S3E8 - What's it Like When Your Baby Finds YOU! w/ Keisha

Episode 8 June 19, 2024 00:35:19
S3E8 - What's it Like When Your Baby Finds YOU! w/ Keisha
Start to Finish Motherhood with Aisha
S3E8 - What's it Like When Your Baby Finds YOU! w/ Keisha

Jun 19 2024 | 00:35:19


Hosted By

Aisha Jenkins

Show Notes

In this episode Aisha sits down with Keisha to discuss her inspiring and tumultuous journey to motherhood. From navigating fertility challenges to finding donor embryos and ultimately turning to adoption, Keisha shares her story of perseverance, community support, and unwavering determination. Listen in to learn from her experiences, hear her advice for single mothers by choice, and discover the joy she found in finally becoming a mom.

Follow Start to Finish Motherhood on Instagram or email Aisha to keep the conversation going! 

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Episode Transcript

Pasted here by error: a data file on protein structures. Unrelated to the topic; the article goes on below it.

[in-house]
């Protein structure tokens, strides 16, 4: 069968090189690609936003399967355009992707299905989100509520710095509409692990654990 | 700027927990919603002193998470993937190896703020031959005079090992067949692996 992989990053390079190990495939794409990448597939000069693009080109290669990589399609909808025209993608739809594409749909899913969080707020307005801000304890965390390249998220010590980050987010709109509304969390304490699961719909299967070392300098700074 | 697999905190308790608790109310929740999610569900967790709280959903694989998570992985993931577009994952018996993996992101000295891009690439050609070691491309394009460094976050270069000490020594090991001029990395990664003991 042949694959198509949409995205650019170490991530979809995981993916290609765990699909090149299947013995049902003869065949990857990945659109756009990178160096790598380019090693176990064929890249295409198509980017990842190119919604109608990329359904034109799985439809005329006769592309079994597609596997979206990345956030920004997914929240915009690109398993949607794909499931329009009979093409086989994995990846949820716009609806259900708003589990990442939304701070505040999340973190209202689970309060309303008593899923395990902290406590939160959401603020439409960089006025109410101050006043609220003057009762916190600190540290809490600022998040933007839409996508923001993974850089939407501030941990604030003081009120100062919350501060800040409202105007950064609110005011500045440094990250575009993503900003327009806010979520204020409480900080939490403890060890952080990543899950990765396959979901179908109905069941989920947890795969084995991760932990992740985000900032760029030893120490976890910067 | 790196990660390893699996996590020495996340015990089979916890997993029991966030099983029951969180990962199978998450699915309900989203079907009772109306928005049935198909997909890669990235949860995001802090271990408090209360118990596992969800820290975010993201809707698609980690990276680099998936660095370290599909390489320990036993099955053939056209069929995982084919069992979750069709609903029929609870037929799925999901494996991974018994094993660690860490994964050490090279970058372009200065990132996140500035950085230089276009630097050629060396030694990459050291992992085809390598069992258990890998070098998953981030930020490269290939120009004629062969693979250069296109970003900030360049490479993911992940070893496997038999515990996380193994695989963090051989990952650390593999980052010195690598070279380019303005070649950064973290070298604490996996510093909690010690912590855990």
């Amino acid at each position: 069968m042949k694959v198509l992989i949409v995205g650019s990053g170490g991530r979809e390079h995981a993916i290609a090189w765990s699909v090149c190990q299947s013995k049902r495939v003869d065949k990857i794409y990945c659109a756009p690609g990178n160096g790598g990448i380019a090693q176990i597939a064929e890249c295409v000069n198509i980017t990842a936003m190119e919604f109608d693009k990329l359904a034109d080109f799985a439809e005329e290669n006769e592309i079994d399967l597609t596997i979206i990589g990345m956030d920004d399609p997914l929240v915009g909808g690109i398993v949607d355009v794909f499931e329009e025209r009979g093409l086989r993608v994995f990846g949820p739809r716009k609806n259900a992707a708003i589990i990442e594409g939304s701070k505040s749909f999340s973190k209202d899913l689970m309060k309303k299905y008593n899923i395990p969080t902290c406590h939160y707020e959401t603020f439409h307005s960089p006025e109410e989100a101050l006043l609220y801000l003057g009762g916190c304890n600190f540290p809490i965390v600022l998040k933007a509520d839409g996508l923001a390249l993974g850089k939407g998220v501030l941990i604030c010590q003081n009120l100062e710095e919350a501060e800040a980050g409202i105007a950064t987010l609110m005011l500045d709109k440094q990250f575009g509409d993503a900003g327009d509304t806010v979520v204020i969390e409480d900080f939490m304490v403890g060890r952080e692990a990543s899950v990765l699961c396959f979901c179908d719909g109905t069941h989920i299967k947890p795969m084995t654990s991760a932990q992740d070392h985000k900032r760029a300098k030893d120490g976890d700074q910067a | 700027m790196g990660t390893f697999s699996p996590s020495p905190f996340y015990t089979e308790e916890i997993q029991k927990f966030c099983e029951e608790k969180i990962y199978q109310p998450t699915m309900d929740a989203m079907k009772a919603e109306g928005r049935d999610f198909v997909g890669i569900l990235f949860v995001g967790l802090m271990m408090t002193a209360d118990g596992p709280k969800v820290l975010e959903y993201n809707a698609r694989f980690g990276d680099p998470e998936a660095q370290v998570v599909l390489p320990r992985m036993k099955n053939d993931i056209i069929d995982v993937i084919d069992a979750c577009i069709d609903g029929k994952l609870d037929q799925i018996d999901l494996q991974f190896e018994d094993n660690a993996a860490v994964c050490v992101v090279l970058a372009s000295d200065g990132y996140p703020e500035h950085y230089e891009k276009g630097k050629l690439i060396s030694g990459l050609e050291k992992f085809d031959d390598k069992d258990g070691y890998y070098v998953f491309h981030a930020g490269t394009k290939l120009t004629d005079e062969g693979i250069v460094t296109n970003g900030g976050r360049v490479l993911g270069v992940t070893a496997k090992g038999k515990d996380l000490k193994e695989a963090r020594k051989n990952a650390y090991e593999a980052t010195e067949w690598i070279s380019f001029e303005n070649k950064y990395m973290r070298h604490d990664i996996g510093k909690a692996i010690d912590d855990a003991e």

[00:00:04] Speaker A: Welcome to start to finish motherhood, a podcast for those thinking or already single mothers by choice. Just looking for practical advice for navigating life's relationships. When you decide to have children on your own, it doesn't mean that you're completely alone. I'm Aisha Jenkins, and I'm partnering with you every step of your journey. [00:00:25] Speaker B: Hi, everybody. I am here today to have a very special conversation with a member of our community, and I believe I followed your story kind of like from start to where you are now. It is an absolute joy for me to have walked beside you and witnessed your journey. So I'm here today with Kesha, and Keisha is going to tell us a little bit about her single mother by choice journey and where she is now and then how you prepared for your journey. [00:00:59] Speaker C: Hey, everybody, I am Keisha. I live in Ohio. Cleveland, specifically. My journey has been crazy and long. Probably like three or four years ago, right when the pandemic was getting started, I was like, you know what? I want to be a mother. And if I don't make a move now, I never will. So I decided I'm going to do some IUI type things. I'm going to find a known donor. It'll be fine. I got some letrozole to help me ovulate. I thought it was going to be great. It was not. I did that a few times, then changed fertility clinics, and they're like, you've got a lot of fibroids and they're in your uterus. So then we go to a myomectomy, and I get that done and go months and months and months. And then as things were just not working, I ended up shifting to, okay, so my eggs aren't great. I need something, donor tissue. However, I didn't really have money, so I was like, all right. So I start my researching, and I find donor embryos, and donor embryos don't cost money because it's a donation. Then I quickly found that it is really hard to find black and brown embryos. The first place I landed was this place called Barbados Fertility center. And it seemed really great because all they had were black and brown embryos. And I was like, oh, this will be great. Then started crunching the numbers, and I was like, I can't afford to go there and to pay for things and all of that. And then I thought, well, maybe I transfer the embryos here to the US. And then, you know, fertility clinics, like, no, we won't take them. Meanwhile, I get myself connected on some different websites. For people looking for donor tissue, some websites specifically for women of color, and connected with a woman who had 29 embryos that she wanted to donate. So we connected and we landed on four embryos because I only wanted one kid and it was fine in my head, I always wanted a little girl. So these embryos were not tested. They didn't know the gender. I was like, well, they've got to be girls. Just is what it is. So went through all of that and it is quite a process to do a transfer of ownership for embryos. Lots of costs and shipping and things like that. I do all of that and get my first donor embryo transfer and it took for about six weeks. And then, you know, that was obviously really, really rough. And of course, in my clinics, like, well, at least we know you can get pregnant, which I guess, but still it was not, not great. And then what followed after that were the three remaining embryos. I tried to use them and none of them took. In the meantime, I needed to drum up some money. So this is also where I got super, super creative and found a group called Gift of Parenthood. And when I connect with gifts of parenthood, they had a few different options, but they were just shifting to this new option where they would do just essentially a raffle and they would pull your name and you would get an amount of money. So I think I paid like $25 for the entries and I was like, you know, we'll see what happens. I got an email from gift of Parenthood saying that they had chosen me for the $10,000 grant that helped pay for those subsequent three embryo transfers. The embryo that took was January of 2022, I think. So then, you know, went through all those other embryos and all that. And then I ended up with a job at Amazon, I want to say November of 22, went there for the first day, realized it wasn't for me. But the very interesting thing about Amazon, and I don't know if this is still the case, their benefits started on day one. So I had this progeny insurance. With that, I was able to purchase a lot of eight donor eggs and then the three vials of donor sperm, which was super exciting because I'm like, okay, and now I can test them. So we created these wonderful embryos. We got five total embryos. I was able to get them genetically tested. That was all covered by that progeny, which was awesome. It also covered some testing for me and era just to see what was going on with my body and the medication. It did turn out that the timing of the progesterone wasn't right and all of that. So lots and lots of testing, lots of things were covered, I think out of pocket. I may have spent like $1,000, which is amazing. Donor eggs, donor sperm, making the embryos, getting the testing. Like, oh, my gosh, I could not be more grateful for that. So if you remember, I said I always wanted a little girl. So, you know, find out the gender. There's one little girl and four boys, and the one girl was genetically normal. Unfortunately, that transfer didn't take. Now, what I had started to experience during my transfers were just lots and lots of physical pain and emotional pain. And as I was going through that last transfer, I had found out that I have clotting disorder, so I had to take blood thinners and then the progesterone in oil and the estrogen. The estrogen was making my fibroids grow. It was just awful. And I would get such pain in, like, my uterus and my pelvic area that I was like, if this one doesn't take, I'm done. Like, I can't do it anymore. And so it didn't take. And I felt very good about saying that this. I tried everything I could and I couldn't do it. And that's okay. Like, I had to come to the realization that it doesn't happen for everybody that way. I had some. A few days where I was really upset. I'm like, what am I going to do? And like, literally within a week, I shifted. I was like, focused on adoption. And of course I'm checking in with my therapist because I was like, I feel like this isn't healthy that I've made such a pivot so quickly. And she was like, you know, when you're done, you're done, and that's okay. So that was then, like June, I pivoted to adoption. I started doing home study paperwork in June, and then July we had this training. My sister actually came in town to go with me for this three day training, which was really, really nice. So the agency I landed with was great. The funny thing is, during the training was probably about twelve couples. All of them are caucasian. You've got some same sex couples, some trans couples, lots of different types of people, which was awesome, but no other black people. So the director of the agency, on the last day of the training, stands up in front of everybody and points to me and says, she will be matched very quickly, she will not wait long. And I was like, oh, okay. So I was like, well, that's awesome. And I had already peeped out the website to look at things. And initially, one of my concerns was that I don't see anybody who looks like me. None of the staff, none of the waiting parents. Turns out that was to my advantage, because when I asked them about it, they're like, we don't get a lot of black families that come in to adopt, and when we get them, they don't stay long. 40% of our birth moms want someone of color, so, you know, they've got this huge waiting list. So I finished my home study process in two months when they said it would take six, and they did not put me on the waiting list, they immediately put me on the website. So by the time I had finished my profile and everything and they had that published, it was the end of September. So then I just wait. I plan a wonderful vacation with my family because I need beaches, and beaches need me. My sister's like, what if you get a baby? And I kept saying, I won't, because this baby knows that I need a vacation. So I took my vacation, which happened to be a wedding of a family member. That was beginning of November. I got back, and a week later, I got a call about a birth mother who was due mid February, had chosen me. I go to meet this birth mother. She's super. She has three kids that she's kept, one she's already placed for adoption. She hadn't had any prenatal care. She said she was due middle of February. She didn't know the gender. And in my head, I was like, oh, I feel like she's due the end of January. So, you know, we're kind of trucking right along. And then one day, I was like, communication has really stopped with her. She's not reaching out to me. So, of course, I reach out to the agency, and they're like, all right, let us check into it. And then, sure enough, she texted me, and she was like, I've decided to parent this child. I need to do what's best for me, which I absolutely applaud. And I am so glad that the agency supported her in that and gave her the resources she needed suffered for me. But what it did is that it solidified that I chose the right agency. So December 15 of 23, I find out that she is going to parent, and the agency is like, well, do you want us to. Do you want to hold off on being on the website? I was like, no, put me back on. It's fine. I had a couple of really bad days because it really sucked. Then I went to go visit my family for Christmas, had a nice time, you know, whatever. And I was just like, well, baby's going to come. And I was like, I still feel like there's a January baby. I thought it was the end of January because my birthday's the end of January. My dad's birthday is early February. I was like, it's going to be right at that time because everybody else in my family had fall birthdays. So I said, this is what's going to happen. So I got an email from the agency the day before I left to come home, and it was the agency director, and she was like, can we schedule a Zoom call? So match with this birth mom. And from the beginning, it did not feel right. So this is birth mom number two. I never actually met her. She was super demanding to the agency, and she would only meet with me on one particular time at, like, noon on a Tuesday. She wasn't flexible about that at all. But then what I was then starting to hear is the agency trying to be as diplomatic as possible is that she was giving everybody their hard time and was going through social worker after social worker after social worker. Hearing the way that this birth mother was talking to the people at the agency, I was just like, absolutely not. I cannot do that. It's not fair to the agency, and it's setting myself up for baby mama drama. So January 5, I contacted the agency, and I was like, you know what? I need to terminate this match. My baby will come. So then that weekend, I'm healing from surgery, whatnot, feeling good. And throughout the weekend, my daughter had gotten a few little things there, had a few little clothes, and had a car seat that was still in the box in my dining room. So I did. Over the weekend. I was maybe, let's just start washing those baby clothes, because I'm going to have a baby end of January. And so I said, no, Keisha, that's a little too much. And then I was, maybe I should take the car seat out of the box. But then I was, no. Because then I felt it was bad luck because I'd had so many failures and so many roadblocks. So then Sunday night, go to bed. I have to work in the morning, in the middle of the night, kid, you not. I wake up with this strong urge, like, you have got to take this car seat out of the box. You have got to install the car seat. Well, I like my sleep. So I was like, I'm not about to wake up in the middle of the night to do this. That's crazy. But I was like, eh, I'll do it after work. I was working at home that day, so do do do do do do. Agency calls me at 01:00 that day. Monday, January 8. And they're like, and so here's me answering the phone. I was like, oh, I was expecting you to call. And they're like, excuse me. I was like, I don't know. Like, something told me to put this car seat base in. So I'm thinking I've matched with a birth mom who's due at the end of the month, and they're like, nope. Baby has been born. The baby was born January 6. The birth mom has chosen you. So, you know, they gave me kind of the rundown. Then they're like, you know, tell us what you think. So I did a little research on some of the things that she had been exposed to. Talk to my sister, and as I'm talking to her, I'm literally packing a bag. So then I called them back, and I was like, yep. And they were literally like, she needs her mommy. So by 03:00 I was at the hospital, and I met my baby girl. She was born on January 6, and. And I met her on January 8. [00:14:18] Speaker B: Aw, congratulations. [00:14:22] Speaker C: I thought that she was gonna be born at the end of January, but I guess she was born at the beginning of January. She was born four weeks early. [00:14:29] Speaker B: Yes. I love it. I love it. All right, now. How are you doing? [00:14:34] Speaker C: Are you getting sleep? Of course I'm not getting sleep. I am tired, but I am good. When I was in the hospital with her, which we were in the hospital for a couple of days because they were watching a few things. I can't sleep in the daytime because the sun's out. So my body's like, you don't sleep in the daytime, so at night, you know, she. Every two, 3 hours, I'm up. It has gotten a little bit better. I think my body's getting used to sleeping in stents of two to 3 hours, but, yeah, I'm tired. [00:15:07] Speaker B: And how's baby doing? [00:15:09] Speaker C: He is doing amazingly. When she left the hospital, she was only five and a half pounds, so she was little. They were concerned that she was using too much energy to kind of fight off some things in her body. But, my goodness, she has made this huge comeback already. Like, I've connected with our bright beginnings in the state that helps with early intervention services, and they're like, she's not showing any delays at all, which is amazing. And then we just went for our one month appointment, and this little peanut gained three pounds in three weeks. So she is doing really, really well. [00:15:48] Speaker B: Okay. All right, so let's go through your prep stage. Given I know it was topsy turvy. Start stop. But how did you prep? [00:15:56] Speaker C: So I did not do a baby shower. And, like, through the whole process, as I was getting ready, people would ask me, do you want to have a baby shower? And in my head, I thought other people threw you a baby shower. So I was like, yes, I want a baby shower. And, like, in November, I had someone reach out, and they're like, should we start planning a baby shower? Is like, yes. And then in January, they're like, should we play the baby shower? And I'm like, yes. So in my mind, baby shower is getting planned. Found out that baby shower was not getting planned, so I have just planned my own. Because she needs the things. Yep. [00:16:28] Speaker B: So what has the transition been like, and what has surprised you the most? [00:16:32] Speaker C: So what has surprised me the most is that I have not freaked out. Like, I thought for certain that I was going to have a moment where I was like, what the hell am I doing? This was a big mistake. I'm not prepared. Never. I have yet to feel that, like, it feels so natural to me. What has surprised me is the people who helped as well as the people who didn't help. So the people who I thought would be there to help are nowhere to be found. And unfortunately, not helpful because when they ask if I'm sleeping, I'm like, no. And they're like, yeah, babies are like that. That's not helpful. But then also, I have a friend who is a former co worker, and I reached out to her when I was in the hospital, and I was like, this is what happened. I need a couple things. And she, literally a mother of four children, dropped everything, got me bassinets, got me, like, clothes, all of the things that I needed, and brought it to the hospital. Other things she brought to my house. So, like, that was surprising that she was just like, oh, my gosh. And literally just jumped into action. So I think that's, like, the big thing that surprised me because I did. [00:17:46] Speaker B: An episode in season two where building your community from your coworkers, and it's sometimes the place that people least look or least expect that they get the help. And it's just like, those people who are watching you excel in your career, who are cheering you on sometimes are the very people who come and cheer you on in a different aspect of your life? [00:18:06] Speaker C: Absolutely. I would say that my coworkers have been more of a support than any of the other people in my life. [00:18:13] Speaker B: So what does your support village look like? [00:18:16] Speaker C: My support. It's kind of weird because none of my family lives in this area. And initially, the plan was, my sister has a job that keeps her very busy, but also allows her to kind of be flexible in where she works. So the initial plan was my sister would just kind of come up here and be with me for a little bit. But when Hannah arrived, she was in Seattle, and then she's like, oh, I've just been on a plane. People here are sick. So I think my village is mostly my co workers at this point, believe it or not. Like, there was a woman who said, what do you need? And I was like, it's really hard to cook a meal. And so she came and brought me food, and then someone else said, what do you need? And I was like, I can't clean the house. And she's like, say less. And came here and scrubbed my bathroom and says, tell me when you want me to come back. So I think that's kind of what my village looks like. It's pretty much like friends that I've connected with over the years in the area that I live. [00:19:11] Speaker B: Okay, so from a high level perspective, what are some of the things that you had to do differently in order to see yourself to the end of your journey? [00:19:22] Speaker C: The number one thing was to stop caring what other people thought, quite frankly, like, because that is what took me so long to get into this journey, is that I was so concerned about what people would say, like, you know, a child needs to have two parents, and you should be married and all of those things. And while I don't disagree with the value of two parents and the value of marriage, that's just not so. That was the big thing, is that I had to free myself from other people's opinion, and then I kind of had to work through my own stuff. My shame of, like, why can't I find a partner? What's wrong with me? Some of you know, I struggle with some depression, anxiety things and working through that, those are kind of the things that I had to do to kind of mentally steer me down this path and then also connecting with the people who understood other SMCs, SMCs that look like me, super important, because I don't have all of the resources in the world and all of the favor of being a different color. That was super important. And then also connecting with women who struggled with their fertility. This was not, I'll just do an IUI and get pregnant. It was, there's something wrong with your uterus or something in your fallopian tube, your egg reserve as well. You've got a blood clotting disorder. So I think that was really, really important, being around people who understood and then getting rid of the voices who were negative. [00:20:47] Speaker B: Yep. And then you talked about getting creative, a couple of points in your journey. And so sometimes we think that, yes, I got this, I'm going to do all the things that people tell you to do, and sometimes it's not those things that will get it done. It's thinking differently and thinking outside of the box. [00:21:04] Speaker C: Yeah. So I think for me, I had to tunnel focus on the fact that I was meant to be a mother and how was I going to make that happen. I knew all the traditional ways, but then I had to look about, what about when that doesn't happen and what about when this roadblock comes up? So it was just a lot of different researchers researching, pivoting, turning. I think that had I not been so tunneled, focused on what I feel that God called me to be, I probably would have stopped. Honestly, I just really strongly felt like since I was a little girl, I knew I was supposed to be a mother. And with all of the things I went through with my fertility, I knew that I had to exhaust every option and know that I did it before I moved on to something else. And I did, and I feel completely okay about it, but it was really just, I had to be so tunnel focused. And I think the tunnel focus is where the creativity came in. [00:21:57] Speaker B: So even though you were tunnel focused, you still balanced living a life that felt like it was full. How did you balance it all? [00:22:07] Speaker C: So, I don't know. I just kind of did it. Like, I was like, I gotta live my life. I know I'm gonna be having this child at some point. I don't know when it's gonna be, so I better enjoy what I can while I can. I really like the beach. I need to go on vacation every year. I just need to make it happen, enjoying what I can, like, with the idea in mind that my whole life is going to change soon, so I have to get out of the whole, I can't do this, because what if I get pregnant? I think that's kind of what it was, is the realization that my life would change at some point. And so I just needed to go ahead and get to living all of those things that are way easier when it's just you. [00:22:47] Speaker B: Okay. All right, so let's delve in and help these other people who are on their single mother by choice journey. Actually, before I get to that daycare, have you decided what to do with God? [00:23:01] Speaker C: Oh, no, I haven't decided on daycare in, like, the ultimate. What I would love to have is the neighborhood grandma. Take care of her. But I don't have a neighborhood grandma. And there was one daycare that I thought we were going to go with. And, like, I contacted them before I even knew about Hannah. They're like, oh, you know, just call us back. So call them back. And they were like, oh, yeah, we don't have any spots. So now I am back to the starting point. I am super overwhelmed because in Ohio, there's a website that lists all the daycares, and it'll list, like, if they have certain certifications and things like that, but it doesn't say anything about the daycare, so I don't really know what I'm going to do. [00:23:47] Speaker B: Okay. [00:23:48] Speaker C: Yeah. [00:23:48] Speaker B: Take it one day at a time and just put your names on some waiting list and just let the chips fall when they may. [00:23:56] Speaker C: I mean, it's going to get figured out because it has to. [00:23:58] Speaker B: And when. Where you start doesn't have to be your forever daycare. Right? Yeah. Buys you some time. Okay. All right, so baby shower must have. So what's on your. Your registry as a. [00:24:12] Speaker C: Okay, so some of the things that I have gotten already because I just couldn't wait. One of them is a baby carrier, and I got the. What is that guy called? I don't know. It's called something, but it's not like the super structured one. You said it's a baby catan. That's why I kept thinking Mr. Or b. So baby Catan. And that one I really like, because, you know, at the end, I am a plus size woman, so not every carrier fits me. So I like that this one is not, like, super structured and you don't have to, like, crisscross your arms behind your back to get everything, like, fastened. So that was one thing where I was like, I can't wait, I got to get that right now. So that was super important. I do have a very fancy bassinet. I would say don't pay full price for it, but I do have a four moms bassinet. And let me tell you, that thing is amazing. It will do all sorts of motions. You can set it to at different speeds. And then it has sounds. We have settled on the shushing sound so in the middle of the night, like, when it sounds like she's starting to maybe stir up and I'm not ready, I literally just turned the sound up on the shushing, and she goes back to sleep. So that's amazing. Onesies, like the sleeper sleep and pay play onesies. Not the buttons. Buttons are not the business. You got to have zippers, preferably the two zippers. So you can unzip from the bottom, obviously, the car seat. I have, like, an actual stroller system. It's the great code nest. And I really like that because ideally, that would be the only stroller that I'd ever have. I can put the baby carrier into the stroller. I can switch out a toddler seat. I can make it forwards, backwards. I can make the baby close to me, farther away. That one's super helpful. Just a diaper bag would be nice. I did not have that. So that first doctor's appointment was weird. I am currently swearing by pamper swaddlers because they hold all of the things in bottles. I have Doctor Brown's bottles. I really like those because they've got this venting system. They're a big, fat pain in the butt to wash, but it kind of minimizes the whole breathing and air thing. What else? Pacifiers. So I had a couple of pacifiers that I thought she would like. She didn't particularly care for them. And then I had ordered some doctor Brown's bottles, like it was a gift set. And it had a doctor Brown's pacifier. Same nipple as the bottle. Those things are golden. I've got one in the bassinet upstairs, one in the bassinet downstairs. I have one that is attached to her car seat, and then I have an extra one for when one drops. So those are great. Probably all of my big must haves that I needed right away. I definitely want to get the hatch rest sound machine. I have this skip hop wipeable changing pad. It's amazing. Is it a little expensive? Yes. Is it worth it? Absolutely. Because you just wipe off all the stuff and you keep going. And then the baby tub I have will tell you the temperature of the water, but also the weight of the baby. So that's super cool. It's aquascale or something like that. I think those are all, like, the big. Oh, diaper genies as I'm looking at them. So my house is two stories. [00:27:46] Speaker B: So. [00:27:46] Speaker C: So I have one upstairs and one downstairs. And let me tell you, they're a lifesaver. And they can hold in a whole lot of seats? Oh, yeah. [00:27:57] Speaker B: Yeah. Okay. So what I heard was on your list of your registry is a diaper bag. [00:28:04] Speaker C: So initially, my color scheme was kind of gray and neutral because before I wasn't sure it was going to be a girl, but now it's gray and pink in her room. The walls are actually gray and white. I painted her room in September. On the registry, there's some blackout curtains. One is like gray with pink stars and one is pink with silver stars. Pretty much everything's like, kind of that pink and gray. I like the whole stars theme. I was having such a hard time because I picked a theme a long time ago, and I don't particularly care for all of the animals and things like that. [00:28:38] Speaker B: Okay, and so what are some costs that you recommend single mothers by choice consider for that first year daycare. [00:28:49] Speaker C: So here in Ohio, the cheapest I have seen, like, for in home daycare, $190 a week. There was one place that I looked at where it was going to be more than my mortgage and car payment combined. Crazy. So definitely that. And then if you end up formula feeding, you got to take that into consideration. I just found out that Hannah's got a milk allergy, so now she's on this hypoallergenic formula, and that is super expensive, so just be prepared for that. As far as diapers, honestly, I have maybe bought two boxes of diapers. People keep bringing me diapers, and diapers are on my registry, so I wouldn't necessarily be concerned about diapers and wipes. You also don't really need to be concerned about clothes. So I would say formula daycare, those are the big things. [00:29:46] Speaker B: Yeah. I definitely think diapers was something I had to budget in for as a monthly expense, which I didn't think I had to. And I think it was around probably like 100 5160. [00:30:02] Speaker C: Jesus. [00:30:05] Speaker B: Yeah. There's a time where they increase in size, and I think size two was the one that I requested the most just because that was the longest fan of diaper size that they were in. And I still to this day, I used to get wipes by the caseload, and I still probably have, like, two packets of wipes that I still use because wipes can go for everything. So definitely that daycare, diapers was an align item in my budget holidays. The thing that I still struggle with, I will say, and I'm like, nine years in, is trying to keep up on shoes. Like, I try to keep shoes, new shoes in the house, seasonal clothes. Like, it's still taking a while for me to adjust to having to buy clothes by the core. And so what I do is I just buy clothes for two seasons, spring and fall, and then they stretch until summer. They stretch until winter. But I think that that is starting to help me better manage. Good to know. [00:31:12] Speaker C: Like, because I haven't had that yet. And when she was born, because she was so little, we had to. I had to really quickly get some pre made clothes. And a lot of people got me things that are like, three to six months. Cause they're like, she'll be in it before you know it. And, you know, she's six weeks now and she's in zero to three. So, like, I still. Yes. Yeah. [00:31:31] Speaker B: Okay, so what resources did you find helpful along the way in your journey? [00:31:37] Speaker C: Google was a good resource. Definitely different Facebook groups, like start to finish motherhood. There are some fertility support groups and, you know, local. There isn't really a local SMC in Ohio, but, like, those type of groups were where I was able to get a lot of information once I shifted to adoption, there were some adoption specific websites that were particularly for African Americans, and that was super helpful to get to connect with people and hear other people's stories. I think those were great resources for me. [00:32:18] Speaker B: All right, is there anything else that you would want folks to know about your story? Single mothers by choice? Anybody? [00:32:28] Speaker C: I think it's a story of something that's God ordained. I would not have it any other way. There is no way in the world that you can convince me that Hannah is not my child. I loved her the second that I saw her. I know that some people have that whole, like, well, this is a nice baby, but I didn't have that. I just immediately went into mom mode. Yeah, it's amazing. Hannah is not the name that was given by her birth mother. The reason why I chose the name Hannah. In the Bible, there is a woman named Hannah who suffered with infertility, and she prayed to God to say, if you would give me a child, I would give him back to you. And that child was Samuel. I named her Hannah for her. And then her middle name is Grace, which means unmerited favor. That's important to know. So my takeaway message is that it is possible and adoption is possible. It is expensive, but it's possible. And for a person of color, it's possible, and it's quicker needed. [00:33:29] Speaker B: Yes. I will say, having been in this community ten plus years, I would say that almost everybody who has started on the journey has eventually found their child, got connected with their child, and it's just understanding that you have to start in order to get to your child and that's all that matters. [00:33:54] Speaker C: I could say I had all these years of delays, but really it was just me getting myself mentally and emotionally prepared for my child who wasn't conceived until May of 23. So it felt like it at that time, but really it was just preparing me for what was to come. [00:34:14] Speaker B: Yep, preparing you to be Hannah's long so, Keisha, thank you for joining me today. And thank you so much for sharing your story. I'm grateful to have seen you through the entire journey and to see the look on your face now that you are on the other side, and it does nothing but warm my heart. [00:34:43] Speaker A: Thanks for listening to start to finish motherhood with Aisha if you want to keep the conversation going, follow start to finish motherhood on Instagram or email [email protected] if you love this episode, please share it with anyone who's thinking of becoming a single mother by choice, anyone who's already parenting as a single mother by choice and just looking for advice on navigating it all, or a friend or family member who's looking to support someone else's single mother by choice journey. Until next time. Bye now.